It tells you how many of your subscribers opened your message and completed an action like filling in a form or taking a survey. In other words, it shows you how effective your message was in helping you to achieve your goal.

ROI

It's a metric that shows you the return on the money you put into your campaign.

CTOR or Click to Open Rate

Show how many people who opened your message also clicked on something that interested them. This is another more accurate measure of how effective your campaign was.

UTOR or Unsubscribe to Open Rate

It tells you how many people unsubscribed from the your mailing list after opening your message. Ideally, this number should be 0% but even when you do everything right you will still lose some subscribers.

If your UTOR rises month after month, you know there is a problem.

Spam Complain Rate

It is a measure of how many subscribers marked your message as spam. Obviously, you want this number to be 0, otherwise your reputation as a sender will suffer.

Opens to Date/Open to Time

It tells you on which day or at which time the most opens happened. In FreshMail, you can use Sending Time Optimizer to help you send your campaigns at just the right time.

5. What is the difference between OR and CTR and CTOR?

Open Rate tells you how many mails were opened in relation to how many were delivered.

CTR or Click Through Rate is about the number of clicks your messages got in relation to the number of messages delivered. 

CTOR or Click to Open Rate tells you how many people who opened a message also clicked on a link.

6. What things can cause the Open Rate to fall? 

Unless you’re operating in seasonal business, it’s possible that you committed one of these mistakes. 

Two of the main reasons for a sudden drop in interest in your message are poorly chosen subject lines that don’t interest subscribers and a drop in the deliverability of your campaign.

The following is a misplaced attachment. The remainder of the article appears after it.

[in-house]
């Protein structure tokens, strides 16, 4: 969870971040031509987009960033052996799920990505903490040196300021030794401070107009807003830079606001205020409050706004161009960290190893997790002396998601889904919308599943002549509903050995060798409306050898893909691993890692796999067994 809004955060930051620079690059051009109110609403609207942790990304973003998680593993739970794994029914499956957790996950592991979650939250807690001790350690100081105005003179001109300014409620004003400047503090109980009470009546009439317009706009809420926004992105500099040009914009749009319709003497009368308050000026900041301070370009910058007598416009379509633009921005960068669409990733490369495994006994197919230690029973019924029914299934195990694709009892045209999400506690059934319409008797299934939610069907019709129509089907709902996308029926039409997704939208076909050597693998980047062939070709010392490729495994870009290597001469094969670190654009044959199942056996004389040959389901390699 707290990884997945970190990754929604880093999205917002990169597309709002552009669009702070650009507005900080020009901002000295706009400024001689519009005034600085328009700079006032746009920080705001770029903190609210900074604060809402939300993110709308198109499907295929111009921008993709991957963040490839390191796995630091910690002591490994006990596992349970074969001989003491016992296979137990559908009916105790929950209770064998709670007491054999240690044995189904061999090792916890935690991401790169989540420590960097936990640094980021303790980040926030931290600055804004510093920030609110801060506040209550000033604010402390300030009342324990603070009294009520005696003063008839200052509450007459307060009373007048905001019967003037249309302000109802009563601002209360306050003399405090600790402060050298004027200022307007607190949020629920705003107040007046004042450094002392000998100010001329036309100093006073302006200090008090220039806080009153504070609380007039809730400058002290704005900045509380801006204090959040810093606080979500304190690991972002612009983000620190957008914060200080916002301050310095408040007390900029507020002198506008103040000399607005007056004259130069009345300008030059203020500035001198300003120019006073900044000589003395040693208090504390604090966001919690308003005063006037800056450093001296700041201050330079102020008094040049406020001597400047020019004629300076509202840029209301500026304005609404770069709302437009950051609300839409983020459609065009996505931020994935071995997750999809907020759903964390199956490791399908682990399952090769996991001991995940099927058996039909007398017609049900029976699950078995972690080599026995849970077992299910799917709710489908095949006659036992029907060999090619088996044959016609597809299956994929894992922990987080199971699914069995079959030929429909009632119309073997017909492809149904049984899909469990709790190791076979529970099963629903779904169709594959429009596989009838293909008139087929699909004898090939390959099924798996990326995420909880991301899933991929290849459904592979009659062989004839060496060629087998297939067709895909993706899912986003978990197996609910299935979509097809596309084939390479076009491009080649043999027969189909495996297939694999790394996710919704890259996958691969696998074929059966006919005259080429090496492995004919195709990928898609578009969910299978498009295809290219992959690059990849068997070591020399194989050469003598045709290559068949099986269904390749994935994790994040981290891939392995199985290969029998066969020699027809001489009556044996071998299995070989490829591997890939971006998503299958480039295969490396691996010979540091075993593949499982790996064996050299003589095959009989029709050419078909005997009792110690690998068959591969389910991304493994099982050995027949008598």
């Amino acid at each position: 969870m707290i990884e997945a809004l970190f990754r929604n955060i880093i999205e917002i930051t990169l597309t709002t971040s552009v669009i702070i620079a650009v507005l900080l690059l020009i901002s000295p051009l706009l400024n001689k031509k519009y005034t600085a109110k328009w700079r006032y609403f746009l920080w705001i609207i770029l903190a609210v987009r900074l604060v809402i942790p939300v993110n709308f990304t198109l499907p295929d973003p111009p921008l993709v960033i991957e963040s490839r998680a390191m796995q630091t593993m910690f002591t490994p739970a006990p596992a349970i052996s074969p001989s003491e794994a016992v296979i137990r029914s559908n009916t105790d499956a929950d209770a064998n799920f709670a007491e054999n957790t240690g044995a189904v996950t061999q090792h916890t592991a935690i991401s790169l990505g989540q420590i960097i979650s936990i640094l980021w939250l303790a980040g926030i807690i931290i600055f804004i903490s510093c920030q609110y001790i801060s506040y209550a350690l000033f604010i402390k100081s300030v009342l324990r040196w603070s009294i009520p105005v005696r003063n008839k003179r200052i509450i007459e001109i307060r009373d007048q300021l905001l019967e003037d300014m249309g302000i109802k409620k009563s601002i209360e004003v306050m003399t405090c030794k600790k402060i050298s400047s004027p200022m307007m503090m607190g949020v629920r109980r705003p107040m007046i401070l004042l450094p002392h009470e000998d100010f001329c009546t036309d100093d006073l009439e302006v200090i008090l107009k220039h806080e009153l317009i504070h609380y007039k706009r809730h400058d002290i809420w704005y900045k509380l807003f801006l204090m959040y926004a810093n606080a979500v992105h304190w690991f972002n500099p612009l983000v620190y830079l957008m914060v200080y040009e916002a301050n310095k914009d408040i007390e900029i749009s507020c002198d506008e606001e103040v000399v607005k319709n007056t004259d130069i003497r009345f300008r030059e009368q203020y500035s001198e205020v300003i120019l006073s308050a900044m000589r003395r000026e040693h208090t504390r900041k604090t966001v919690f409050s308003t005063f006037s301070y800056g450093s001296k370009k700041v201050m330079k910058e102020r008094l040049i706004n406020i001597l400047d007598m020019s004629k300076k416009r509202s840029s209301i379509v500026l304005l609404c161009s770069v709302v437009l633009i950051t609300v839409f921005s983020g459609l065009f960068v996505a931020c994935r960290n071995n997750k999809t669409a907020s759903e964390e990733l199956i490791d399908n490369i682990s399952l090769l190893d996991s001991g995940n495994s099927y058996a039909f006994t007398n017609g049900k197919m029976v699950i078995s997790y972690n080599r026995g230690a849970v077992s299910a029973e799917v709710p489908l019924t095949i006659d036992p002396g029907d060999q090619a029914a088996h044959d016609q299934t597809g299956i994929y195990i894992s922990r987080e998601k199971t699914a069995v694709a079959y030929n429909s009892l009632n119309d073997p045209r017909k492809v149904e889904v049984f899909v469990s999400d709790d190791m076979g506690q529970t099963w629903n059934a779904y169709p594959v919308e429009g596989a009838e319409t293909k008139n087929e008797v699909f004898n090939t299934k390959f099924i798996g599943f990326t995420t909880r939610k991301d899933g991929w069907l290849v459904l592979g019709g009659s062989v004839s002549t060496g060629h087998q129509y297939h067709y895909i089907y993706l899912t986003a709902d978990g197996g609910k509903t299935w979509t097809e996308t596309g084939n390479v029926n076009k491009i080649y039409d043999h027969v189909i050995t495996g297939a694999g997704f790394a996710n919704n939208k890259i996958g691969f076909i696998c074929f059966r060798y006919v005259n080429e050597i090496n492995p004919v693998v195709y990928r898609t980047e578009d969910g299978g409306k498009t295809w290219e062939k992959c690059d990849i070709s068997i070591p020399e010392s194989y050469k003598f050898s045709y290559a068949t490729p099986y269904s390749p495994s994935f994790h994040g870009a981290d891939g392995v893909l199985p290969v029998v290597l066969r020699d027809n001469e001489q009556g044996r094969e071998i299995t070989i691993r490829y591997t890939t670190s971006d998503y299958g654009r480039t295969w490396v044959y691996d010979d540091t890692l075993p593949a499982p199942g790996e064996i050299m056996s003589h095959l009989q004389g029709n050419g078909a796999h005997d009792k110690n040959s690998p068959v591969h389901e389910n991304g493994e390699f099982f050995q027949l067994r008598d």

Subscribers can’t open what they don’t get. 

It’s also possible that you you’ve changed the kind of text your messages contain and some of them are not happy with the new direction. 

That’s why it’s important to introduce new changes slowly. This lets you test small changes as they are gradually implemented and react before it’s too late.

7. How do I increase my Open Rate? 

First of all, you can’t expect a high OR if you’re not running your campaigns according to the principles of permission marketing. People who never consented to receive messages from you are not going to be interested in your message.

If you do have the consent of everyone in your database, then there are some elements you can improve on that have an influence on your OR:

  • Subject line - It should indicate the value of the content of the message and what subscribers can expect. Don’t use vague words or phrases or make false promises.
  • Sender name - Personalise the sender name so that it’s easy to identify and remember. Use first and last names and company names. Don’t change without a good reason - familiar names build trust.
  • Preheader - the first sentence or phrase that recipients can see in their inboxes after the message subject. Add a call to action or anything that will make subscribers more likely to open the message.  

8. What’s a good OR? 

There are lots of factors that go into determining what OR you can achieve in your campaigns, like your repuation as a sender and the quality of your content.

Even the size of your database can affect it.

There’s no easy answer to the question of what OR you can expect to reach and it varies from campaign to campaign anyway. 

You should definitely be on the lookout for sudden drops in your OR and increases in unsubscribes from your mailing list.

9. Where is information about Open Rates in FreshMail?

Just go to the Campaigns/Reports tab and select that campaign you want to check.

If you didn’t find the answer to the question you were looking for about Open Rates, put it in the comments below and we’ll get right back to you!

Follow us